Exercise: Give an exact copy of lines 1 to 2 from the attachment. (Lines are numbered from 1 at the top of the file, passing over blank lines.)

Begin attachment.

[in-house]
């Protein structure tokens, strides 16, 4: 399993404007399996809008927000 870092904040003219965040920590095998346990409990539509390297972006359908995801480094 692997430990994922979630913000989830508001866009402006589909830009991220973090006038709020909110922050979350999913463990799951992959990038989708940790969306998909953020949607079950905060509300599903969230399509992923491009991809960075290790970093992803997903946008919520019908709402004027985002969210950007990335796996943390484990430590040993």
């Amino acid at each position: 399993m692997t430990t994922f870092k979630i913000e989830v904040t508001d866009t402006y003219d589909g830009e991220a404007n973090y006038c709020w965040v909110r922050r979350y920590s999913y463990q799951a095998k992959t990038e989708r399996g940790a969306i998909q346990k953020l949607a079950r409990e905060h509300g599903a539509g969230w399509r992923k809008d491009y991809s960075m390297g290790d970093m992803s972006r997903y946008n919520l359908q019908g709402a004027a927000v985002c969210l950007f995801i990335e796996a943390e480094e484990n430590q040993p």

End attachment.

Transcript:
[in-house]
């Protein structure tokens, strides 16, 4: 399993404007399996809008927000 870092904040003219965040920590095998346990409990539509390297972006359908995801480094 692997430990994922979630913000989830508001866009402006589909830009991220973090006038709020909110922050979350999913463990799951992959990038989708940790969306998909953020949607079950905060509300599903969230399509992923491009991809960075290790970093992803997903946008919520019908709402004027985002969210950007990335796996943390484990430590040993």